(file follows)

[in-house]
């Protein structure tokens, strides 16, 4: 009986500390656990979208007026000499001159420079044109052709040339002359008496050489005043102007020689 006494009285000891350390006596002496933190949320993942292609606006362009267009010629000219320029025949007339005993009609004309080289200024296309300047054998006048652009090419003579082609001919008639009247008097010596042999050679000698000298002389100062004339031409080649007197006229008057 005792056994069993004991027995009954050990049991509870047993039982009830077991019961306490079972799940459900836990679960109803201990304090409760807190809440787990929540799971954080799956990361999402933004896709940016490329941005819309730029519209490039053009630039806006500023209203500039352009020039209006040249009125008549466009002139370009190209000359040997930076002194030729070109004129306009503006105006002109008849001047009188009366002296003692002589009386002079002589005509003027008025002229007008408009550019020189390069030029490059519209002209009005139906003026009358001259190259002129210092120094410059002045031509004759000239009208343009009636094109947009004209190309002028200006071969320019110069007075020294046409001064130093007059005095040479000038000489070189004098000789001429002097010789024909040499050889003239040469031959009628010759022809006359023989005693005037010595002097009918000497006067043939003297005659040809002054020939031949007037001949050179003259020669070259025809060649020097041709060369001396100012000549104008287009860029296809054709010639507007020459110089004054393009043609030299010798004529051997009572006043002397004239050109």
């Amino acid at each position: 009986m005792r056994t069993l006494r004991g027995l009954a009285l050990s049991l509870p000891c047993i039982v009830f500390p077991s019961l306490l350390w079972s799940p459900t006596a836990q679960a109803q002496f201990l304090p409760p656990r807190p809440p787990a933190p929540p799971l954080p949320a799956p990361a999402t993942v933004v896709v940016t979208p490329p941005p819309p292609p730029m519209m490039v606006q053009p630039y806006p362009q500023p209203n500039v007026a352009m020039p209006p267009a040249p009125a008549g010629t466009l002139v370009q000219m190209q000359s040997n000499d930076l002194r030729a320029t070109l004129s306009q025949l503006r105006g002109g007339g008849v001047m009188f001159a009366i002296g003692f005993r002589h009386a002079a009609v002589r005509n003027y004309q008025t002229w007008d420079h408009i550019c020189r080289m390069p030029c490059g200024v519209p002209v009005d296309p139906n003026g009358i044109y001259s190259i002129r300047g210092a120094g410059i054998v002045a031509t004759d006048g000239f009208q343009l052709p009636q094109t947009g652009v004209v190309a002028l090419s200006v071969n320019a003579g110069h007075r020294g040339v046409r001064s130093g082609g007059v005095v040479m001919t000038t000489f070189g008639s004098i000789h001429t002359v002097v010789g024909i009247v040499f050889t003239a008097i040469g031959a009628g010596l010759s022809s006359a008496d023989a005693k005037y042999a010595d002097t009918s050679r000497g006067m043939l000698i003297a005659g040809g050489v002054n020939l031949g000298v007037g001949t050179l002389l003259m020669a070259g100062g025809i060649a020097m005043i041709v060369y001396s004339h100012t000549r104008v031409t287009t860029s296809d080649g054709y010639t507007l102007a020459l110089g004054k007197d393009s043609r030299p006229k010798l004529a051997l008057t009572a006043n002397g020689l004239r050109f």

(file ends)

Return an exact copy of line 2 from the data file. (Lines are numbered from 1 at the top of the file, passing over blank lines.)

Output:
């Protein structure tokens, strides 16, 4: 009986500390656990979208007026000499001159420079044109052709040339002359008496050489005043102007020689 006494009285000891350390006596002496933190949320993942292609606006362009267009010629000219320029025949007339005993009609004309080289200024296309300047054998006048652009090419003579082609001919008639009247008097010596042999050679000698000298002389100062004339031409080649007197006229008057 005792056994069993004991027995009954050990049991509870047993039982009830077991019961306490079972799940459900836990679960109803201990304090409760807190809440787990929540799971954080799956990361999402933004896709940016490329941005819309730029519209490039053009630039806006500023209203500039352009020039209006040249009125008549466009002139370009190209000359040997930076002194030729070109004129306009503006105006002109008849001047009188009366002296003692002589009386002079002589005509003027008025002229007008408009550019020189390069030029490059519209002209009005139906003026009358001259190259002129210092120094410059002045031509004759000239009208343009009636094109947009004209190309002028200006071969320019110069007075020294046409001064130093007059005095040479000038000489070189004098000789001429002097010789024909040499050889003239040469031959009628010759022809006359023989005693005037010595002097009918000497006067043939003297005659040809002054020939031949007037001949050179003259020669070259025809060649020097041709060369001396100012000549104008287009860029296809054709010639507007020459110089004054393009043609030299010798004529051997009572006043002397004239050109």